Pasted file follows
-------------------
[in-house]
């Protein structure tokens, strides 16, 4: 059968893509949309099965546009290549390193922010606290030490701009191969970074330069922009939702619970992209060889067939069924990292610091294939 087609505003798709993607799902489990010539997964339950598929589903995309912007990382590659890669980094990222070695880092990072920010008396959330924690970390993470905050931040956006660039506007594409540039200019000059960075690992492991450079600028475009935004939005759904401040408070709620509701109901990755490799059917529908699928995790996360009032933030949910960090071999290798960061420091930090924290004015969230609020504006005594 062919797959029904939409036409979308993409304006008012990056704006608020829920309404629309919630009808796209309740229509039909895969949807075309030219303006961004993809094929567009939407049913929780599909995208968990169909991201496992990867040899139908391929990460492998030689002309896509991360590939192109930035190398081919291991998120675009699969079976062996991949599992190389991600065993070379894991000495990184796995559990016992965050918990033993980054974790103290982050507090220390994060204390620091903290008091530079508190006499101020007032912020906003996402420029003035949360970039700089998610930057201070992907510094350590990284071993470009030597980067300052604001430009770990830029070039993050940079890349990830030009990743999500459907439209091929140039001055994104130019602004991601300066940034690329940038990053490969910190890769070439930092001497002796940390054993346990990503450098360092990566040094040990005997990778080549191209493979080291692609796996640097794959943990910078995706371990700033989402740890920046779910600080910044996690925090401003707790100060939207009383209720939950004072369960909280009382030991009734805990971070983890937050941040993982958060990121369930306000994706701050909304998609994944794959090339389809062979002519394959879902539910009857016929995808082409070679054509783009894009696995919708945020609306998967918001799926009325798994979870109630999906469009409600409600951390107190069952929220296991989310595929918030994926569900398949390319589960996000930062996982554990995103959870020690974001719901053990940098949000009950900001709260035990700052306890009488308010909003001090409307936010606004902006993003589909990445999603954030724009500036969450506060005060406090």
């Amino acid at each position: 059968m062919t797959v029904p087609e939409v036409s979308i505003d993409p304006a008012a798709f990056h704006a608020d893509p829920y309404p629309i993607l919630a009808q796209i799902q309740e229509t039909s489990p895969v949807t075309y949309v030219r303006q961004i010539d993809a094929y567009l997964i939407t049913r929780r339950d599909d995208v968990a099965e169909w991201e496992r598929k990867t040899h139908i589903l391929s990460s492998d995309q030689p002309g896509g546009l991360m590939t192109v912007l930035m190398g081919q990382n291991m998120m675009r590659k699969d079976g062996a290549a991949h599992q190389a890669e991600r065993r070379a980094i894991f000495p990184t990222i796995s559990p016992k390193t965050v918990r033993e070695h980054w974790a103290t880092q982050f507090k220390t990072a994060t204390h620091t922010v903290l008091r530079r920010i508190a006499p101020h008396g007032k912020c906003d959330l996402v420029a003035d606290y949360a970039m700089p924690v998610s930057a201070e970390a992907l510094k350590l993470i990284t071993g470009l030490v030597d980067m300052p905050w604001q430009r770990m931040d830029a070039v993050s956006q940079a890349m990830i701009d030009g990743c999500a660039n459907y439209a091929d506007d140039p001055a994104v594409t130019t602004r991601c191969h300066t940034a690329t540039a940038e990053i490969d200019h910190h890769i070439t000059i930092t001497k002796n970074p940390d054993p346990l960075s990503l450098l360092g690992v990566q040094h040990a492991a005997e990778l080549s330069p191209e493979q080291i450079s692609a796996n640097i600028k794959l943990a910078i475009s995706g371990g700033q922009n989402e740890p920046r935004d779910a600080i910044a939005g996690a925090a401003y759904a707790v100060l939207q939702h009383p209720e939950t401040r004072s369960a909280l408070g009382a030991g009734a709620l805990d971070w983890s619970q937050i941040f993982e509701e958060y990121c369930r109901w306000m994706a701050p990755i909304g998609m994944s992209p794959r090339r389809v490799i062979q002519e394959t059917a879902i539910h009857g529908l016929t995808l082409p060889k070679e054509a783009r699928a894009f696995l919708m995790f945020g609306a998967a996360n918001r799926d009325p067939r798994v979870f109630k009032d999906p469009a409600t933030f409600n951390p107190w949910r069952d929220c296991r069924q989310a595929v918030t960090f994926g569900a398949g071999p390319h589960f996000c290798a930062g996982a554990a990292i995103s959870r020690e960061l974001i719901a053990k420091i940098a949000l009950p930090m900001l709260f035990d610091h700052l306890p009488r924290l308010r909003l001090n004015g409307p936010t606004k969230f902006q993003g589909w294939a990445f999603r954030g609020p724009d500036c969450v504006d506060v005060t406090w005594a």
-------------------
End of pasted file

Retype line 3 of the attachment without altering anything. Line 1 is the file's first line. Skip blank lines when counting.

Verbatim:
């Amino acid at each position: 059968m062919t797959v029904p087609e939409v036409s979308i505003d993409p304006a008012a798709f990056h704006a608020d893509p829920y309404p629309i993607l919630a009808q796209i799902q309740e229509t039909s489990p895969v949807t075309y949309v030219r303006q961004i010539d993809a094929y567009l997964i939407t049913r929780r339950d599909d995208v968990a099965e169909w991201e496992r598929k990867t040899h139908i589903l391929s990460s492998d995309q030689p002309g896509g546009l991360m590939t192109v912007l930035m190398g081919q990382n291991m998120m675009r590659k699969d079976g062996a290549a991949h599992q190389a890669e991600r065993r070379a980094i894991f000495p990184t990222i796995s559990p016992k390193t965050v918990r033993e070695h980054w974790a103290t880092q982050f507090k220390t990072a994060t204390h620091t922010v903290l008091r530079r920010i508190a006499p101020h008396g007032k912020c906003d959330l996402v420029a003035d606290y949360a970039m700089p924690v998610s930057a201070e970390a992907l510094k350590l993470i990284t071993g470009l030490v030597d980067m300052p905050w604001q430009r770990m931040d830029a070039v993050s956006q940079a890349m990830i701009d030009g990743c999500a660039n459907y439209a091929d506007d140039p001055a994104v594409t130019t602004r991601c191969h300066t940034a690329t540039a940038e990053i490969d200019h910190h890769i070439t000059i930092t001497k002796n970074p940390d054993p346990l960075s990503l450098l360092g690992v990566q040094h040990a492991a005997e990778l080549s330069p191209e493979q080291i450079s692609a796996n640097i600028k794959l943990a910078i475009s995706g371990g700033q922009n989402e740890p920046r935004d779910a600080i910044a939005g996690a925090a401003y759904a707790v100060l939207q939702h009383p209720e939950t401040r004072s369960a909280l408070g009382a030991g009734a709620l805990d971070w983890s619970q937050i941040f993982e509701e958060y990121c369930r109901w306000m994706a701050p990755i909304g998609m994944s992209p794959r090339r389809v490799i062979q002519e394959t059917a879902i539910h009857g529908l016929t995808l082409p060889k070679e054509a783009r699928a894009f696995l919708m995790f945020g609306a998967a996360n918001r799926d009325p067939r798994v979870f109630k009032d999906p469009a409600t933030f409600n951390p107190w949910r069952d929220c296991r069924q989310a595929v918030t960090f994926g569900a398949g071999p390319h589960f996000c290798a930062g996982a554990a990292i995103s959870r020690e960061l974001i719901a053990k420091i940098a949000l009950p930090m900001l709260f035990d610091h700052l306890p009488r924290l308010r909003l001090n004015g409307p936010t606004k969230f902006q993003g589909w294939a990445f999603r954030g609020p724009d500036c969450v504006d506060v005060t406090w005594a």